Most recently, in the fall, EPA published the final rule on the Use of Lead-Free Pipes, Fittings, Fixtures, Solder, and Flux for Drinking Water, often shortened to the “Lead-Free” rule. The scope includes products in contact with drinking water and will require companies with 10 or more employees to demonstrate product compliance through certification from an ANSI-accredited third-party certification body, like WQA, NSF International or IAPMO. The effective date for the certification requirement element is three years after the final rule publication date. The agency said manufacturers introducing new products during the next three years will still need to comply with the weighted average lead content requirements; however, certification by an ANSI-accredited certification body will not be required until September 1, 2023. Small businesses with fewer than 10 employees or any business, for the purpose of making a custom fabrication, may elect to self-certify in lieu of obtaining certification from an ANSI-accredited third-party certification body.

As this article is being written, we are awaiting the EPA’s publication of its final revisions to the Lead and Copper Rule. Public comments on the proposed revisions were collected in early 2020. There are two main changes from the current rule to highlight within the proposal. The action level for lead in drinking water will remain at 15 parts per billion (ppb) and a new trigger level will be added at 10 ppb. Following the testing procedures for public water systems laid out in the rule, when lead is detected above 10 ppb, the ‘trigger level’ will require additional planning, monitoring and treatment. Also, proposed in the agency’s revisions to the rule is to allow community water systems serving less than or equal to 10,000 people and all non-transient non-community water systems to elect to maintain POU devices certified to remove lead in place of corrosion control treatment.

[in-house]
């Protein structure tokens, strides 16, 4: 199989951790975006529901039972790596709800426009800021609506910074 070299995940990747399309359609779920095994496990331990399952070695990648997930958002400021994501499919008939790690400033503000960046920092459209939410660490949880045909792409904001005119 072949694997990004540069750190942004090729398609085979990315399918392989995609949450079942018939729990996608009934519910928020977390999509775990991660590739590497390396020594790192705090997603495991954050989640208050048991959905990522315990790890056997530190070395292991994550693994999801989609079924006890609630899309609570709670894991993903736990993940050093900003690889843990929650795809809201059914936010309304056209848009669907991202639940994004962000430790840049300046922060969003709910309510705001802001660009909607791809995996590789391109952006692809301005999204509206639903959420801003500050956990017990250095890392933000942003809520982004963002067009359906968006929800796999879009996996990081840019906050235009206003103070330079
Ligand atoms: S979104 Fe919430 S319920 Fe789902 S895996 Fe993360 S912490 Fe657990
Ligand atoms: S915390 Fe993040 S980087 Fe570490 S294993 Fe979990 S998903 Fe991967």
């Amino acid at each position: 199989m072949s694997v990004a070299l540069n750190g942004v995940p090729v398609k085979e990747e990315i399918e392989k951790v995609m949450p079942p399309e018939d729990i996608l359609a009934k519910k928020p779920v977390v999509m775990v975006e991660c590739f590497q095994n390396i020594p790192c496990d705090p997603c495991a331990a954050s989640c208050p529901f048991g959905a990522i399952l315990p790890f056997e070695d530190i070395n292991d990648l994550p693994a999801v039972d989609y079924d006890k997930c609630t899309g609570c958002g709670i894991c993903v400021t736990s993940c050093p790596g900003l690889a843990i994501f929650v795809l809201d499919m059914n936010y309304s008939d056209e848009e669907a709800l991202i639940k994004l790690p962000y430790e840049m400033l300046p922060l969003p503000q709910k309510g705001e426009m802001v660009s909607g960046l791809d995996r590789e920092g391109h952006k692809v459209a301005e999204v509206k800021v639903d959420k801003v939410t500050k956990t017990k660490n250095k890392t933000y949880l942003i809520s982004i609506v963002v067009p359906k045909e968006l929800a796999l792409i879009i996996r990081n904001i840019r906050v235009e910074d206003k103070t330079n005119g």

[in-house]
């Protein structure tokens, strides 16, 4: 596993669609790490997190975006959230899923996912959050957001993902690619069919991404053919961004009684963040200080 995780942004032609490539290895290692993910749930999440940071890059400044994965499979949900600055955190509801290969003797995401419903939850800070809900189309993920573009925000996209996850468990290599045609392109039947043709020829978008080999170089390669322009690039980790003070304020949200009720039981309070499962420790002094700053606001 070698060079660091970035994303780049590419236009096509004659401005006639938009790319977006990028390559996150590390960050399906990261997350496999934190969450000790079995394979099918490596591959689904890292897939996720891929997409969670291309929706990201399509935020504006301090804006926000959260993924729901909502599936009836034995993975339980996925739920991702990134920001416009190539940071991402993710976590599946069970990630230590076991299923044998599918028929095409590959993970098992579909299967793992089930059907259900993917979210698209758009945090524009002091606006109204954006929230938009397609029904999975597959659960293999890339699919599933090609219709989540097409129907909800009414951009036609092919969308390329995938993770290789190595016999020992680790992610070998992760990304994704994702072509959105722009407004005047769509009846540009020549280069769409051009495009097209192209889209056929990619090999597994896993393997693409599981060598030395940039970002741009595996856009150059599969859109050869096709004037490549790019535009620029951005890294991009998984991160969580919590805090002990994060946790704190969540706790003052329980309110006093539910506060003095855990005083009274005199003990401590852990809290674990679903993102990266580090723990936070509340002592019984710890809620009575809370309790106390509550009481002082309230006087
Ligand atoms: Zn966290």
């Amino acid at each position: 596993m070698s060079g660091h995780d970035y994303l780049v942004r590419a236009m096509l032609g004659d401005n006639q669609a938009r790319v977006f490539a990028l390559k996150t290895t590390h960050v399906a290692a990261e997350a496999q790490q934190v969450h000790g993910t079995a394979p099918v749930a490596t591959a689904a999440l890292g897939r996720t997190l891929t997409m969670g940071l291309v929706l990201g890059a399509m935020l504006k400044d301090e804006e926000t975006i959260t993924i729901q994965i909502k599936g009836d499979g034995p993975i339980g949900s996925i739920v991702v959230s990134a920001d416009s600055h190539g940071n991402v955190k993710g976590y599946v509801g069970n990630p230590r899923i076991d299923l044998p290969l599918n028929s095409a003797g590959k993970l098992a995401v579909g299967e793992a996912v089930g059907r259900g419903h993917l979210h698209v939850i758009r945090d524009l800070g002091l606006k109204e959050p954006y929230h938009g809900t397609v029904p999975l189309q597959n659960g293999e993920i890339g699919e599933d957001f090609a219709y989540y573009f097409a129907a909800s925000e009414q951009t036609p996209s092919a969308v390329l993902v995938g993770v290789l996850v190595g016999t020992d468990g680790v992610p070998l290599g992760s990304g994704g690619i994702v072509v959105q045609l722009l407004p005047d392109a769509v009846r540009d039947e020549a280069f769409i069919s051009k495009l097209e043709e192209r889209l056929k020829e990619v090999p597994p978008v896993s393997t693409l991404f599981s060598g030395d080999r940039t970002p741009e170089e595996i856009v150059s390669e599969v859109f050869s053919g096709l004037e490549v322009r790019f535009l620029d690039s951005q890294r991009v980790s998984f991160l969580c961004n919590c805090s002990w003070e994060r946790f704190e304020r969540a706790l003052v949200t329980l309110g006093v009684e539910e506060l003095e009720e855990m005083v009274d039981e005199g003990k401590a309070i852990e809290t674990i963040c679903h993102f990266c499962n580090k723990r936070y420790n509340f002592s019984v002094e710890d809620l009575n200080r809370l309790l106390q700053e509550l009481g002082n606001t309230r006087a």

As we enter 2021, connecting with local, state and federal representatives to talk about the drinking water treatment and filtration industry and share individual stories will help provide education on solutions to drinking water issues. Officials are setting up meetings virtually and want to spend time talking to constituents. By continuing to engage with legislators and regulators, it reminds them the industry is here as a resource with reliable technologies and water professionals ready to assist when needed.  

About the Author

Kathleen Burbidge